mods, punks, skins, travellers, casuals, junglists and yuppies: welcome to the 90s

As This Is England returns to our screens, we take a trip down memory lane to the 90s and its particularly disparate vision of 20th century style tribes raving under one roof…

by Joe Muggs
13 September 2015, 5:00pm

Don't get it twisted: clubbing in the 90s was much like clubbing now. There were commercial nights and underground nights. Legal parties and illegal ones. Ones with extraordinarily mixed crowds and much more homogeneous ones. Swanky and sophisticated ones and ones that were grubby as fuck. There was slang and dance moves to learn and odd little fleeting fashions that would come and go in the blink of an eye. There were long, rambling conversations with people who could equally easily become your best friend, the bane of your life, or just a memory that vanished like smoke. You'd go out, get spannered, dance around under flashing lights to music that was just a bit too loud, get gunk on your trainers, try and find a taxi, try and find an after-party, try and work out where you were, rinse and repeat. The fundamental nighttime ritual was the same as it's ever been.

But of course there was something going on beyond that. Especially in the first half of the decade, before Britpop ossified into its tragic parody of rock music, giving the industry a safe haven away from the chaos of the rave - and before superclub culture disappeared up its own nose and off away into a helicopter to play gigs in Dubai and Singapore -- there was real magic in the air. I was 16 in 1990, I'd already watched my schoolmate's older siblings get caught up in the first explosion of acid house, and I saw everything changing around me: it felt like somehow technology, subculture and chemistry were truly changing the world. Dammit, for better or worse, they were changing the world. The "come together as one" rhetoric of the gooier dance tracks might seem like utopian naivety looking back, but strip away the happy-clappy stuff and, in a slightly stickier, murkier way, people really were coming together.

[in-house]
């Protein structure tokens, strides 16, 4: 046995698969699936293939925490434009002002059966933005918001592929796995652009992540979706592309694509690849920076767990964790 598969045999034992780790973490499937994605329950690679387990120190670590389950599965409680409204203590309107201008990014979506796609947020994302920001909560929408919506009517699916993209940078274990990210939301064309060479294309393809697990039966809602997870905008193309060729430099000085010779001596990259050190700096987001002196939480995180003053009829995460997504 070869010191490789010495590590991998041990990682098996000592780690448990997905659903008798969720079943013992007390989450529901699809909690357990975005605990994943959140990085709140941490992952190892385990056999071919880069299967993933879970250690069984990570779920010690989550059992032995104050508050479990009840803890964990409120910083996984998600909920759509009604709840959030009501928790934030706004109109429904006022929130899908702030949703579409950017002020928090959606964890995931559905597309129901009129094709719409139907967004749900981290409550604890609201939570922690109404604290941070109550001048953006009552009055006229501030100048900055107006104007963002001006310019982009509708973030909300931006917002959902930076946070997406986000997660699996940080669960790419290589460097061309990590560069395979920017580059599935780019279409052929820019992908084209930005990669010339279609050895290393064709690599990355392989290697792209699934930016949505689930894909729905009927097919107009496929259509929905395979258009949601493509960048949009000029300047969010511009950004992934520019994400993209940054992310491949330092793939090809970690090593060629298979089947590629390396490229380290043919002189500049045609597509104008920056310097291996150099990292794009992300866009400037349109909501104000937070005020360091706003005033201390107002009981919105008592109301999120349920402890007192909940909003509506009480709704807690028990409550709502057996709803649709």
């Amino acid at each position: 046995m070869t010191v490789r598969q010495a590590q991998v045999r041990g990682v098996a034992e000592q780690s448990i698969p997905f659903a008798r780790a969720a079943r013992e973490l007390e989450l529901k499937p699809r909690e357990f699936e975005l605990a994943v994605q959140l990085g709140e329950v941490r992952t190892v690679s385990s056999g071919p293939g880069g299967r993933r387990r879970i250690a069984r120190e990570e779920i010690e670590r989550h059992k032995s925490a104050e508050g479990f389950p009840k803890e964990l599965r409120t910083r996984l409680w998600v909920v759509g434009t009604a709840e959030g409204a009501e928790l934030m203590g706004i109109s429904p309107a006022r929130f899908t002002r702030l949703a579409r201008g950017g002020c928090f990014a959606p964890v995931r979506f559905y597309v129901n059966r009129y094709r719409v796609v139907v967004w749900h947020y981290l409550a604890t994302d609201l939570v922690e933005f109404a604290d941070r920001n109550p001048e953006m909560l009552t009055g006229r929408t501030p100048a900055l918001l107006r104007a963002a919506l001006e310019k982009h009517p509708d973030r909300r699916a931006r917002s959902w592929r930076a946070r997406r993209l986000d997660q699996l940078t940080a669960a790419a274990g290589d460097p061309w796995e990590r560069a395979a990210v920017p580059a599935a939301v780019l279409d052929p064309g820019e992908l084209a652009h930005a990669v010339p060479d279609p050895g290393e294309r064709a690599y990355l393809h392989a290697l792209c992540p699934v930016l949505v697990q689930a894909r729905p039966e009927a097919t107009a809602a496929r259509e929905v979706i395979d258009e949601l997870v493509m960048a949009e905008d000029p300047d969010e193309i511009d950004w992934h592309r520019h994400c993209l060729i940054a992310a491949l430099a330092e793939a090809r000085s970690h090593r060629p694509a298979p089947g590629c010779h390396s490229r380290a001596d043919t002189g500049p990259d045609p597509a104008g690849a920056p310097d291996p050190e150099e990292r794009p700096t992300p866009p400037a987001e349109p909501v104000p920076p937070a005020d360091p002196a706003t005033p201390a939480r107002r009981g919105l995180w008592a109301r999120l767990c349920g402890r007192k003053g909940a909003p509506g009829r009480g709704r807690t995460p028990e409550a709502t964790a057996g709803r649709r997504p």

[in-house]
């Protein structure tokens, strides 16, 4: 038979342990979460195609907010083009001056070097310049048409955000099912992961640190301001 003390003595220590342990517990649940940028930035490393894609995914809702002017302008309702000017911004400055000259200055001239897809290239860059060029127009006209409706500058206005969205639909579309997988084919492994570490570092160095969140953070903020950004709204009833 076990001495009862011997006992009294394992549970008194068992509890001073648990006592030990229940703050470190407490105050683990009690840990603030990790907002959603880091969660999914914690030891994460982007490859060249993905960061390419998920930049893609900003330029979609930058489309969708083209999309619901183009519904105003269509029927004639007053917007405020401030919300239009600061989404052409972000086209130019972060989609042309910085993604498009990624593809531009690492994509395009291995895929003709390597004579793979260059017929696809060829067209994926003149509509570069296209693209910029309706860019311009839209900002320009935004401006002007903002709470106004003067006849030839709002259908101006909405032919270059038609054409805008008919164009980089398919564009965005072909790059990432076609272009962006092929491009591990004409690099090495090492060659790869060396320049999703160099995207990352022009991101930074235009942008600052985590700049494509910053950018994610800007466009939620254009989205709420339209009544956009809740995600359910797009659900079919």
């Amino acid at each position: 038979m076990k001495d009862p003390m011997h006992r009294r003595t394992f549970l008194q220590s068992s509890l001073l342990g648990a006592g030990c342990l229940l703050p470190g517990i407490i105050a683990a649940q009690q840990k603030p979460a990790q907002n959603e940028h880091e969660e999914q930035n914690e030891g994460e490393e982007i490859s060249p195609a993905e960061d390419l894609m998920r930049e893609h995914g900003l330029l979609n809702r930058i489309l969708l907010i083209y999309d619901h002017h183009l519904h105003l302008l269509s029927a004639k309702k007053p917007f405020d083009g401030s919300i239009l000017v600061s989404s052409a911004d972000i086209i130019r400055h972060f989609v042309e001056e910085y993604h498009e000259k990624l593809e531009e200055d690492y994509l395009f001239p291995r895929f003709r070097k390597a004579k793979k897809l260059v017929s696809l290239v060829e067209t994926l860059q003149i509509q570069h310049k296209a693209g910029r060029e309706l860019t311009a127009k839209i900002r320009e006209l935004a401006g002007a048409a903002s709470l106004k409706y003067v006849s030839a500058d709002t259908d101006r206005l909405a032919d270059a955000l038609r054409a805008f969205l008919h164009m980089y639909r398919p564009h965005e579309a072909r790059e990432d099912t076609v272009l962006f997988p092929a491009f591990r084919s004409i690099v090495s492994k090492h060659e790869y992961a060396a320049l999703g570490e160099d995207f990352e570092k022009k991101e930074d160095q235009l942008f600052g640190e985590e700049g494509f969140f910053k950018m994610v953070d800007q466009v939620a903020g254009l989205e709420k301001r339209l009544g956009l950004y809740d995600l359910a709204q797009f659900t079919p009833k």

The eighties were the last true flush of 20th century style tribes. Sure, people still define by clothes and affiliation, but back then the sight of large groups of mods, punks, skins, travellers, casuals, yuppies or whatever was part of the cultural landscape whether you were in the biggest city or out in the sticks. Acid house, however, sucked them all in. And for a short period, all of their input was vital to what rave actually was. By the time I went to my first club - the Prism night at the Co-Op Hall in Oxford to be precise - in 1990, the blurring and blending was still in full effect.

In more psychedelic moments, you could start seeing it like William Burroughs's "undifferentiated tissue", individuals and groups splurging together into a disturbing, incomprehensible, ecstatic mass - but even with a bit more clarity it was a bit that way. Students, new age travellers and hooligans, b-boys and Psychick Youth, personnel from gay clubs and from reggae soundsystems, poshoes and scrotes really were all raving under one roof, and crucially were bringing their own skills and energies to play. The kaleidoscopic look, feel and sound of rave were all completely tied up with that subculture clash, that pulling together of seemingly irreconcilable forces by the greater force that it seemed was taking over everything.